// guess the amount of characters to be about half the number
// of bytes in the file. It will be something more than this, but
// this will be enough to limit the number of memory re-allocations.
final int charguess = f.length() > Integer.MAX_VALUE
          ? Integer.MAX_VALUE // will likely throw OutOfMemory, not our fault...
          : ((int)(f.length() + 2) / 2 );
final StringBuilder sb = new StringBuilder(charquess);
final char[] buffer = new char[f.length() > 4096 ? 4096 : (int)f.length() + 1];
try (FileReader reader = new FileReader(f)) {
    int len = 0;
    while ((len = reader.read(buffer)) > 0) {
        sb.write(buffer, 0, len);
    }
    return sb.toString();
}

For more robust solutions I recommend specifying the charset encoding that you require the file to be in, and using an InputStream with an InputStreamReader to get the encoding right.

EDIT: Finally, none of the answers so far (including mine, until now) have addressed the OP's actual anticipated usage. He wants to compress the file. The logical solution for this would be a CompressedOutputStream, and a byte[] based InputStream

File outfile = new File(f.getPath() + ".gz");
try (FileInputStream fis = new FileInputStream(f);
     GZipOutputStream gzos = new GZipOutputStream(new FileOutputStream(outfile))) {

    byte[] buffer = new byte[4096];
    int len = 0;
    while ((len = fis.read(buffer)) > 0) {
        gzos.write(buffer, 0, len);
    }
    gzos.finish();
}
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With Guava, a popular Java utility library, you'd do this:

try {
    String contents = Files.toString(new File("file.txt"), Charsets.UTF_8);
catch (IOException e) {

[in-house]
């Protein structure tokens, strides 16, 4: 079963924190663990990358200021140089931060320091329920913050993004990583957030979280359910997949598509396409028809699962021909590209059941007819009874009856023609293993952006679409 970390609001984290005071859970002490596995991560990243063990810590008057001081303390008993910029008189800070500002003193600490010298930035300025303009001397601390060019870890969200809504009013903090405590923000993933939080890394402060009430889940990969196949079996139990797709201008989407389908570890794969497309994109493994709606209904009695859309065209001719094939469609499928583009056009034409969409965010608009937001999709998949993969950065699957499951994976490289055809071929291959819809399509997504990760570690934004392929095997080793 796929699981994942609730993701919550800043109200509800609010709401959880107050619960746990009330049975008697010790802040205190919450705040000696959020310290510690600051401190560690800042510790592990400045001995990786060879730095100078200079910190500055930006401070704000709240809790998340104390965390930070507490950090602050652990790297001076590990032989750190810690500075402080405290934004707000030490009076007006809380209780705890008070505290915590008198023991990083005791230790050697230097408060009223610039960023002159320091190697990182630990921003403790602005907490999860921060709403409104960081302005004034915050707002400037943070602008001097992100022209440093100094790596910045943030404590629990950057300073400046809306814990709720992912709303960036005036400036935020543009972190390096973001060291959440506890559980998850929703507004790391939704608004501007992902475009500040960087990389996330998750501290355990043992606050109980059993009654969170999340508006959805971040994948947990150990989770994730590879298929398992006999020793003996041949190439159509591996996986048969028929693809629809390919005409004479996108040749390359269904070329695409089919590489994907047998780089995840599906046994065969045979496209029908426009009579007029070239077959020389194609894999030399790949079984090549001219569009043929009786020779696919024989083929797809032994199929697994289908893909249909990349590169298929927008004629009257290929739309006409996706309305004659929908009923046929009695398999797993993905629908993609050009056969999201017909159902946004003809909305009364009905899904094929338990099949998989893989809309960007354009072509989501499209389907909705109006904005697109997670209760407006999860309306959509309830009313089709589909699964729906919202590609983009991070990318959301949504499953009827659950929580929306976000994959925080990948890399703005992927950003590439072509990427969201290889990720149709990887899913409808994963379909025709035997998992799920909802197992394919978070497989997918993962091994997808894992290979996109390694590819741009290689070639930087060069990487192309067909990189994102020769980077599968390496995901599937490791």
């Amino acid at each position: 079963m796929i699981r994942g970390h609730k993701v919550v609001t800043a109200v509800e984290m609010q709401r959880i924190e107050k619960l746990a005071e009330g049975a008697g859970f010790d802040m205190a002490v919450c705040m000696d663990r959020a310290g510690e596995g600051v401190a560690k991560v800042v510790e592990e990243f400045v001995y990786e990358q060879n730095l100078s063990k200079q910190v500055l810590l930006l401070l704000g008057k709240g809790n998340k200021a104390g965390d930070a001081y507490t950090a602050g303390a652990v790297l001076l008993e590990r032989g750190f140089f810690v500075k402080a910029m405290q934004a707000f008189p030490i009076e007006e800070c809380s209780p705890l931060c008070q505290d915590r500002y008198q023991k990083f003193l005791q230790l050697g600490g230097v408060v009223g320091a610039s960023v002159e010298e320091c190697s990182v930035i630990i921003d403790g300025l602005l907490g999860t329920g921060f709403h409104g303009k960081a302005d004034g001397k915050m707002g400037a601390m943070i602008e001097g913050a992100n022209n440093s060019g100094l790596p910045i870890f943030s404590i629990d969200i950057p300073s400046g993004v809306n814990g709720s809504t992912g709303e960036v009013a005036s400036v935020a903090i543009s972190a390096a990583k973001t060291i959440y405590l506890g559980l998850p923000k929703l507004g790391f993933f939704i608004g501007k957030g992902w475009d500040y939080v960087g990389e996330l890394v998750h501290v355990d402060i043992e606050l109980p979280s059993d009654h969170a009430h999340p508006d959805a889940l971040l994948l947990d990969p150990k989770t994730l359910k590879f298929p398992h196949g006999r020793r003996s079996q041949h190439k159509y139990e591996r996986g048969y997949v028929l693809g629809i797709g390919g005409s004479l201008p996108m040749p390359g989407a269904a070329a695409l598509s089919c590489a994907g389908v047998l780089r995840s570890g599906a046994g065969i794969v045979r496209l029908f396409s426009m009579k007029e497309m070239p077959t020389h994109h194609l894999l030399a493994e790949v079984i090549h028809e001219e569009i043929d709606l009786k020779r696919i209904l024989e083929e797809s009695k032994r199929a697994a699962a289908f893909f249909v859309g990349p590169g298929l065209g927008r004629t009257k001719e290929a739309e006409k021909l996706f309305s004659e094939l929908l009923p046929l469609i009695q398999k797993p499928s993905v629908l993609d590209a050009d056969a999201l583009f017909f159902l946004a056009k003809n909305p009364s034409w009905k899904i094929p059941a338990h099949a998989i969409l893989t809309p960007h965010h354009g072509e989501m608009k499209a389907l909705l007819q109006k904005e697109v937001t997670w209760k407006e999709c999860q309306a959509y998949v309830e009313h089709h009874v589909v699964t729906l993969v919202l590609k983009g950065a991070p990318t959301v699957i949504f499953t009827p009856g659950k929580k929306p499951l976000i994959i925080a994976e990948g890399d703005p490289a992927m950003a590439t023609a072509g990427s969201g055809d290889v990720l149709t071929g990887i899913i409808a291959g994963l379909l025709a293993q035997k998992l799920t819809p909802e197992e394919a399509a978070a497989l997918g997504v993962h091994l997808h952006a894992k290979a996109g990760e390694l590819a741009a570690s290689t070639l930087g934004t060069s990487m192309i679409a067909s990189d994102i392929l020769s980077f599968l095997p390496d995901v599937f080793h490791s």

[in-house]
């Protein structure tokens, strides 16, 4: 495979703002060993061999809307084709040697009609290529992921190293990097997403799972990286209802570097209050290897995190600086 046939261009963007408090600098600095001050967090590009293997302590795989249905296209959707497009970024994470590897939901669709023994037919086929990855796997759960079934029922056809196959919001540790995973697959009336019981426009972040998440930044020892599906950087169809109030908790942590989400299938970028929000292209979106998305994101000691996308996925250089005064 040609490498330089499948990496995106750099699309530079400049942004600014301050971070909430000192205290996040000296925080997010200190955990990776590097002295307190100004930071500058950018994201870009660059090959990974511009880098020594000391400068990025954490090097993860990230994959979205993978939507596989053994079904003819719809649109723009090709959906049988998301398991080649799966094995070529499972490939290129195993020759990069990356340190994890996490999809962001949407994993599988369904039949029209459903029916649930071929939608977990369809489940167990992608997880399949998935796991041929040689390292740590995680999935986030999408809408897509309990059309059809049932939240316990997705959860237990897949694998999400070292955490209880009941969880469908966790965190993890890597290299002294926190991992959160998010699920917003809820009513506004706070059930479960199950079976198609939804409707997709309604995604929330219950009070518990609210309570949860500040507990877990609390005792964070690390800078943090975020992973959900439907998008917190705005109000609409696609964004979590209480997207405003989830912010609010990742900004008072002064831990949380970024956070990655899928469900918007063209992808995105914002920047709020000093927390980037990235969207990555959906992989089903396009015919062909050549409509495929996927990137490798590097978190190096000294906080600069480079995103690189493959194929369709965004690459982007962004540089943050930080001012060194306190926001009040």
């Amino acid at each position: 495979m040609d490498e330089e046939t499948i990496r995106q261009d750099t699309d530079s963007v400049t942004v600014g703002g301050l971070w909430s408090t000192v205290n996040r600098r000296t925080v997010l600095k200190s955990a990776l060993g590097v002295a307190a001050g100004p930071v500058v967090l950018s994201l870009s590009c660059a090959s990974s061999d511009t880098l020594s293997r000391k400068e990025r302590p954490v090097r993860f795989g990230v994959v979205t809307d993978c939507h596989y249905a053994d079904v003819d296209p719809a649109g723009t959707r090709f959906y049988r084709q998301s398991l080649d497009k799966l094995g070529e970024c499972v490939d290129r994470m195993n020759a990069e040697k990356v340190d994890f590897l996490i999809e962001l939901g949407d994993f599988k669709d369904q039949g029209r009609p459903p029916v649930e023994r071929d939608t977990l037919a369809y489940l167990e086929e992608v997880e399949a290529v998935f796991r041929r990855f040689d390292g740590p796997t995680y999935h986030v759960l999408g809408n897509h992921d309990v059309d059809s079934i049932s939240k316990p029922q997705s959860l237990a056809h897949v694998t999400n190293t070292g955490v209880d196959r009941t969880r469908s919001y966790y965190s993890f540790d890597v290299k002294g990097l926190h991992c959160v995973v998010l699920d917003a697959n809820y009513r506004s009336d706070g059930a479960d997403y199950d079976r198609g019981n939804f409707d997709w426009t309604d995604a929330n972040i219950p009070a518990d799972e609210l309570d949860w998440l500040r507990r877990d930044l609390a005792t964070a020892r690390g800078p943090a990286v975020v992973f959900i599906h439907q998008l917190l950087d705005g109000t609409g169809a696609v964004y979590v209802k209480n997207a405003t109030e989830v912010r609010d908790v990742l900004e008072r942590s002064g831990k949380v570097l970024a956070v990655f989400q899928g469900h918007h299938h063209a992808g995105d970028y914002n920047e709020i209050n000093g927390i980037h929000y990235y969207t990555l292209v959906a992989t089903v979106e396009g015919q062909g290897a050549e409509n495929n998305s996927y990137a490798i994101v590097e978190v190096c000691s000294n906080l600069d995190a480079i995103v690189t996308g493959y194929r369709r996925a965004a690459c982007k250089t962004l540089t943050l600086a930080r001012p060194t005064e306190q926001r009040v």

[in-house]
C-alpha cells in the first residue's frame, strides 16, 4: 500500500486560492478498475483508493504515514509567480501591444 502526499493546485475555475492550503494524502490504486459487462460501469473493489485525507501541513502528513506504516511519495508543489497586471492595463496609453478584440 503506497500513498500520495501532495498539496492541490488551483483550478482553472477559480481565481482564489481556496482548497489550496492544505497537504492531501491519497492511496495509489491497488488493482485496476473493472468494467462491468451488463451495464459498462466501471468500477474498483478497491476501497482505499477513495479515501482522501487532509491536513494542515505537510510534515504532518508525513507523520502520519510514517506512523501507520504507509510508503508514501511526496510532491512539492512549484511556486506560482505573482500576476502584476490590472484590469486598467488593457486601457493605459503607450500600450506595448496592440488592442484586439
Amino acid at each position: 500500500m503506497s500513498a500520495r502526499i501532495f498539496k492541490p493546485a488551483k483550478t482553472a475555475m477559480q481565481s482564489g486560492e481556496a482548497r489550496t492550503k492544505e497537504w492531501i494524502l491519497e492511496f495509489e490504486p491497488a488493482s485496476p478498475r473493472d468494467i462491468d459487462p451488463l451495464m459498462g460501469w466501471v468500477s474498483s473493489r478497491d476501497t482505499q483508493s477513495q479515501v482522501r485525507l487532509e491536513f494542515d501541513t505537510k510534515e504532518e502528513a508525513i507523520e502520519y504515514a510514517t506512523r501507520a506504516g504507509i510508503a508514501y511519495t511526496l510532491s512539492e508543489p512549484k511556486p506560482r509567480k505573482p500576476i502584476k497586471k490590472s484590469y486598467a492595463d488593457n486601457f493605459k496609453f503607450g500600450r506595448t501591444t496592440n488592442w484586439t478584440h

// ...
}

Guava is a clean, actively maintained, very well documented library from Google.

If you wanted to use pure Java, try this approach from Stack Overflow.

And since (from question comments) you may actually want to read into a byte array instead of string, with Guava you'd do that similarly with:

Files.toByteArray(new File("debug.apk"));
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Is this good code? The answer is, it depends!

If you're just looking to read a short text file in the default charset of the JVM, then it's quite adequate. I would prefer to propagate the IOException instead of returning null, so that the caller has flexibility in presenting the reason for the failure to the user. Also, I'd read a larger chunk at a time — blocks of 4 kiB or 8 kiB might be good choices, since they should align with the blocks of the underlying disk storage. I don't see any advantage to building the string one line at a time — scanning for the line-break characters is pointless busy work, and you're just going to concatenate everything together again anyway.

On the other hand, if you are expecting binary data, or textual data in some other encoding, or textual data that is possibly malformed (e.g. invalid UTF-8 sequence), then you should read the data into a byte array instead of a String.